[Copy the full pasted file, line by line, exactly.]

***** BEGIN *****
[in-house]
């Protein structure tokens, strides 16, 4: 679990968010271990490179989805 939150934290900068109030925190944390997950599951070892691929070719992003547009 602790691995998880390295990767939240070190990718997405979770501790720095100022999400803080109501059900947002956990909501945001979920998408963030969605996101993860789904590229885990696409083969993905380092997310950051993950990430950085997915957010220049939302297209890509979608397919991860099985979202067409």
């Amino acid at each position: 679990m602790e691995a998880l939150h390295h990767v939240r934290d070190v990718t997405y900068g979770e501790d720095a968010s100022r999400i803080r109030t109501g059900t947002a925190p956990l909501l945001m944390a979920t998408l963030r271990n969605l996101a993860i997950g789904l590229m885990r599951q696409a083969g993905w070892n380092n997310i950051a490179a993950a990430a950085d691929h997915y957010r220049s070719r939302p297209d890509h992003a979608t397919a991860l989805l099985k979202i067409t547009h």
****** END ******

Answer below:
[in-house]
């Protein structure tokens, strides 16, 4: 679990968010271990490179989805 939150934290900068109030925190944390997950599951070892691929070719992003547009 602790691995998880390295990767939240070190990718997405979770501790720095100022999400803080109501059900947002956990909501945001979920998408963030969605996101993860789904590229885990696409083969993905380092997310950051993950990430950085997915957010220049939302297209890509979608397919991860099985979202067409």
């Amino acid at each position: 679990m602790e691995a998880l939150h390295h990767v939240r934290d070190v990718t997405y900068g979770e501790d720095a968010s100022r999400i803080r109030t109501g059900t947002a925190p956990l909501l945001m944390a979920t998408l963030r271990n969605l996101a993860i997950g789904l590229m885990r599951q696409a083969g993905w070892n380092n997310i950051a490179a993950a990430a950085d691929h997915y957010r220049s070719r939302p297209d890509h992003a979608t397919a991860l989805l099985k979202i067409t547009h």